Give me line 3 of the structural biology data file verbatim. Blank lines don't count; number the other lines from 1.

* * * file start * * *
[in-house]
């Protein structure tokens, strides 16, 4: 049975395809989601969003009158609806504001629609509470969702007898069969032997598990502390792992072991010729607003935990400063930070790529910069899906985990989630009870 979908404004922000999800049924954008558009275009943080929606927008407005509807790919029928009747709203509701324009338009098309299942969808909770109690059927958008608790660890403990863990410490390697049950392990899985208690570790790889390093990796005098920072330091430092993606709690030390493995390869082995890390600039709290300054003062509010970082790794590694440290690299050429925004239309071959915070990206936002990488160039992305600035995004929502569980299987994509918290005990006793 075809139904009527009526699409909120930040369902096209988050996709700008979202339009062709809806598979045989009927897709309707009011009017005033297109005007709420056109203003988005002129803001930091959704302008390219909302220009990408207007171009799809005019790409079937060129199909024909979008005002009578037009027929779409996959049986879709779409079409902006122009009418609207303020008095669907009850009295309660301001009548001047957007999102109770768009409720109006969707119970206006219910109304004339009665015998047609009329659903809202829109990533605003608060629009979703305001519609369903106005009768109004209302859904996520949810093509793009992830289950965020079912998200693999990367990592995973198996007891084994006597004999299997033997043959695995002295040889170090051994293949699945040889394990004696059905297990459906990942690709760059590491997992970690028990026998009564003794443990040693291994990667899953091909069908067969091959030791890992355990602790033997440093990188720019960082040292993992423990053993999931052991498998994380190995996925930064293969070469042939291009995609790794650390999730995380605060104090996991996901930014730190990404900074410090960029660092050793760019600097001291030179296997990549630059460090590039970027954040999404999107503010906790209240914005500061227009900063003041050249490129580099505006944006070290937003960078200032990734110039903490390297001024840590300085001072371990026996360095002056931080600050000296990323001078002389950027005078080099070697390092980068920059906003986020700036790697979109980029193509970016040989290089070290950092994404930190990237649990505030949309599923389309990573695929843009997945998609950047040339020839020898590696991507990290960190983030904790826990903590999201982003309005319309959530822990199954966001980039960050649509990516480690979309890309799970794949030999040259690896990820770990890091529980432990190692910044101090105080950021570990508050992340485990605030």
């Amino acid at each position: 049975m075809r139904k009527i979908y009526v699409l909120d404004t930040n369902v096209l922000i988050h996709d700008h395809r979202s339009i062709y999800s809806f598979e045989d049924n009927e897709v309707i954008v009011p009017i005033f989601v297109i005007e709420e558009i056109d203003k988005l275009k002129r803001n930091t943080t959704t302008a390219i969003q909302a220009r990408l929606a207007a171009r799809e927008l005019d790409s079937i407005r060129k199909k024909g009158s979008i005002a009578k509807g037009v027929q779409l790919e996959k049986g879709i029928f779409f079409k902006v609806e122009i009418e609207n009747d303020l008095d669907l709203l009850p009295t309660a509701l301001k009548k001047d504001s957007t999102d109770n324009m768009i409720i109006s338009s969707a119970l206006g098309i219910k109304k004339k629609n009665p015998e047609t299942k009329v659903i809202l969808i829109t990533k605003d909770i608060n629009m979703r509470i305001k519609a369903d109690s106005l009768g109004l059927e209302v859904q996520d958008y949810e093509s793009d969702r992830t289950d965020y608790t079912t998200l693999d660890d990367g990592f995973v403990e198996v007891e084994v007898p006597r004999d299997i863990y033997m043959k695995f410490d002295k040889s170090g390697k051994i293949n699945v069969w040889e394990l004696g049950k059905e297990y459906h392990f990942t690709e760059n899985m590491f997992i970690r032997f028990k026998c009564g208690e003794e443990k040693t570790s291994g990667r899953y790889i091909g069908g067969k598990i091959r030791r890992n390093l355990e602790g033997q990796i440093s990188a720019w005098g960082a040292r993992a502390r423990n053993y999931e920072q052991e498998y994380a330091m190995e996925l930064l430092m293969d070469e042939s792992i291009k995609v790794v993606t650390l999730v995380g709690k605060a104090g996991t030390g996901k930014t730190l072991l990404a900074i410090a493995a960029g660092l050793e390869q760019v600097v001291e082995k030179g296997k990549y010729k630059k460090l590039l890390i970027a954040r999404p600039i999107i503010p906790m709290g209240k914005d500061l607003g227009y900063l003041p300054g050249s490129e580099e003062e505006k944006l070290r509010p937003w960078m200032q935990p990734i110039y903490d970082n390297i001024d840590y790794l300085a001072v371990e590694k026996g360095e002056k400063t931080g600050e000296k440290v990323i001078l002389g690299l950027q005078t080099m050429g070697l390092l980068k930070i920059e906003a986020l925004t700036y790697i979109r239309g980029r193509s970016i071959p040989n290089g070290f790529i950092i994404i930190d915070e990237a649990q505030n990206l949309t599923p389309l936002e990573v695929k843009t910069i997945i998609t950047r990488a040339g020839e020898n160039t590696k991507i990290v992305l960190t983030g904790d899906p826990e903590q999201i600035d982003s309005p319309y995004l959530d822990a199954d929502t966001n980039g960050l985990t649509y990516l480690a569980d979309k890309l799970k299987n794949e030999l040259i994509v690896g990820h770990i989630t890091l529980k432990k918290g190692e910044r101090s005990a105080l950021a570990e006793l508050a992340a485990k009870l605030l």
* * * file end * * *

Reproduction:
């Amino acid at each position: 049975m075809r139904k009527i979908y009526v699409l909120d404004t930040n369902v096209l922000i988050h996709d700008h395809r979202s339009i062709y999800s809806f598979e045989d049924n009927e897709v309707i954008v009011p009017i005033f989601v297109i005007e709420e558009i056109d203003k988005l275009k002129r803001n930091t943080t959704t302008a390219i969003q909302a220009r990408l929606a207007a171009r799809e927008l005019d790409s079937i407005r060129k199909k024909g009158s979008i005002a009578k509807g037009v027929q779409l790919e996959k049986g879709i029928f779409f079409k902006v609806e122009i009418e609207n009747d303020l008095d669907l709203l009850p009295t309660a509701l301001k009548k001047d504001s957007t999102d109770n324009m768009i409720i109006s338009s969707a119970l206006g098309i219910k109304k004339k629609n009665p015998e047609t299942k009329v659903i809202l969808i829109t990533k605003d909770i608060n629009m979703r509470i305001k519609a369903d109690s106005l009768g109004l059927e209302v859904q996520d958008y949810e093509s793009d969702r992830t289950d965020y608790t079912t998200l693999d660890d990367g990592f995973v403990e198996v007891e084994v007898p006597r004999d299997i863990y033997m043959k695995f410490d002295k040889s170090g390697k051994i293949n699945v069969w040889e394990l004696g049950k059905e297990y459906h392990f990942t690709e760059n899985m590491f997992i970690r032997f028990k026998c009564g208690e003794e443990k040693t570790s291994g990667r899953y790889i091909g069908g067969k598990i091959r030791r890992n390093l355990e602790g033997q990796i440093s990188a720019w005098g960082a040292r993992a502390r423990n053993y999931e920072q052991e498998y994380a330091m190995e996925l930064l430092m293969d070469e042939s792992i291009k995609v790794v993606t650390l999730v995380g709690k605060a104090g996991t030390g996901k930014t730190l072991l990404a900074i410090a493995a960029g660092l050793e390869q760019v600097v001291e082995k030179g296997k990549y010729k630059k460090l590039l890390i970027a954040r999404p600039i999107i503010p906790m709290g209240k914005d500061l607003g227009y900063l003041p300054g050249s490129e580099e003062e505006k944006l070290r509010p937003w960078m200032q935990p990734i110039y903490d970082n390297i001024d840590y790794l300085a001072v371990e590694k026996g360095e002056k400063t931080g600050e000296k440290v990323i001078l002389g690299l950027q005078t080099m050429g070697l390092l980068k930070i920059e906003a986020l925004t700036y790697i979109r239309g980029r193509s970016i071959p040989n290089g070290f790529i950092i994404i930190d915070e990237a649990q505030n990206l949309t599923p389309l936002e990573v695929k843009t910069i997945i998609t950047r990488a040339g020839e020898n160039t590696k991507i990290v992305l960190t983030g904790d899906p826990e903590q999201i600035d982003s309005p319309y995004l959530d822990a199954d929502t966001n980039g960050l985990t649509y990516l480690a569980d979309k890309l799970k299987n794949e030999l040259i994509v690896g990820h770990i989630t890091l529980k432990k918290g190692e910044r101090s005990a105080l950021a570990e006793l508050a992340a485990k009870l605030l």